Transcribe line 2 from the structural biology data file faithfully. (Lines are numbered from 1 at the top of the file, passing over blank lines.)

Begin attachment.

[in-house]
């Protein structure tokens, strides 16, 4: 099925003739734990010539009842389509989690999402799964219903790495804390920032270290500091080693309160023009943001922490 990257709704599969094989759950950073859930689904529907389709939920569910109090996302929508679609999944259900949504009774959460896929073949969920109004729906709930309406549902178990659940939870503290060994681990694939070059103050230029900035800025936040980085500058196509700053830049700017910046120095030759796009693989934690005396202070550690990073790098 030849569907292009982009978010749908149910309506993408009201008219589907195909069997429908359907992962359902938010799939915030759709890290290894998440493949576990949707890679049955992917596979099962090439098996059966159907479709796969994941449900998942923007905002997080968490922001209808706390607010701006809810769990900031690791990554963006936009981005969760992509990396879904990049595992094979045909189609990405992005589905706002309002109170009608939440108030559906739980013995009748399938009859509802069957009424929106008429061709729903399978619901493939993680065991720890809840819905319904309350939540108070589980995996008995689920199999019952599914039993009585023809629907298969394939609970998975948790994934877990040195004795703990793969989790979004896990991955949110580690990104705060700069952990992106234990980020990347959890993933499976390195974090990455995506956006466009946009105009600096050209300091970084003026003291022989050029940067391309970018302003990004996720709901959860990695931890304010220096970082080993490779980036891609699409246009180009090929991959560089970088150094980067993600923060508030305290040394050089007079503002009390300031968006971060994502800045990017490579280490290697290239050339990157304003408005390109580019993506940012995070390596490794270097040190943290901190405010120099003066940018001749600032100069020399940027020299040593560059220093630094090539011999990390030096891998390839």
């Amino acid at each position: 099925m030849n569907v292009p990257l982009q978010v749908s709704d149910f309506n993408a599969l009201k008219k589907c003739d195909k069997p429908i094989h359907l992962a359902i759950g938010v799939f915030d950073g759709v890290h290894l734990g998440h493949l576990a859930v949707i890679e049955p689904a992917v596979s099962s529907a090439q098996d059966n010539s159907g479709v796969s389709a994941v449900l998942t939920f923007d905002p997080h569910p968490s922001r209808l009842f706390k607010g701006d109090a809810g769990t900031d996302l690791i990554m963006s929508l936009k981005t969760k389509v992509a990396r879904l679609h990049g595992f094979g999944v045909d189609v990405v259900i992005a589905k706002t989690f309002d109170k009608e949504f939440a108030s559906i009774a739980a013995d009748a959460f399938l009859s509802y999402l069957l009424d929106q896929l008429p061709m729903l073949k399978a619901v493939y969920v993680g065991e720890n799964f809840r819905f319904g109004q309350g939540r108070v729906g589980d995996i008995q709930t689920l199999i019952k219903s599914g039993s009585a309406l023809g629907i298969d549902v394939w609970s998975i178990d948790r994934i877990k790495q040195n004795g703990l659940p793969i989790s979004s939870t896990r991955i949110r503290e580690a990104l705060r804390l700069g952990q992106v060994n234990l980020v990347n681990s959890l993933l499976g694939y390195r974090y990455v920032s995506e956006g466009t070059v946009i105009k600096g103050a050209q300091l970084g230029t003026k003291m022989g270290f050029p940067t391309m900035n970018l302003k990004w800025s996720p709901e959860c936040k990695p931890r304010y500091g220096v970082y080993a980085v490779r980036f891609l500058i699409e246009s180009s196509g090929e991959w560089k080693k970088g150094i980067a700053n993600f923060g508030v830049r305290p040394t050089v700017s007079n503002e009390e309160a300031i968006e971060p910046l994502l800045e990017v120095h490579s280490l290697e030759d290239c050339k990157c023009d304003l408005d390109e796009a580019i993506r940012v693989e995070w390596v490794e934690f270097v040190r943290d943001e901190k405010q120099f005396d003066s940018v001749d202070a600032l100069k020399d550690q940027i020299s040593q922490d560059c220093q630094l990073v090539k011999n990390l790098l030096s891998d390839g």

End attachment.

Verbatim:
């Protein structure tokens, strides 16, 4: 099925003739734990010539009842389509989690999402799964219903790495804390920032270290500091080693309160023009943001922490 990257709704599969094989759950950073859930689904529907389709939920569910109090996302929508679609999944259900949504009774959460896929073949969920109004729906709930309406549902178990659940939870503290060994681990694939070059103050230029900035800025936040980085500058196509700053830049700017910046120095030759796009693989934690005396202070550690990073790098 030849569907292009982009978010749908149910309506993408009201008219589907195909069997429908359907992962359902938010799939915030759709890290290894998440493949576990949707890679049955992917596979099962090439098996059966159907479709796969994941449900998942923007905002997080968490922001209808706390607010701006809810769990900031690791990554963006936009981005969760992509990396879904990049595992094979045909189609990405992005589905706002309002109170009608939440108030559906739980013995009748399938009859509802069957009424929106008429061709729903399978619901493939993680065991720890809840819905319904309350939540108070589980995996008995689920199999019952599914039993009585023809629907298969394939609970998975948790994934877990040195004795703990793969989790979004896990991955949110580690990104705060700069952990992106234990980020990347959890993933499976390195974090990455995506956006466009946009105009600096050209300091970084003026003291022989050029940067391309970018302003990004996720709901959860990695931890304010220096970082080993490779980036891609699409246009180009090929991959560089970088150094980067993600923060508030305290040394050089007079503002009390300031968006971060994502800045990017490579280490290697290239050339990157304003408005390109580019993506940012995070390596490794270097040190943290901190405010120099003066940018001749600032100069020399940027020299040593560059220093630094090539011999990390030096891998390839």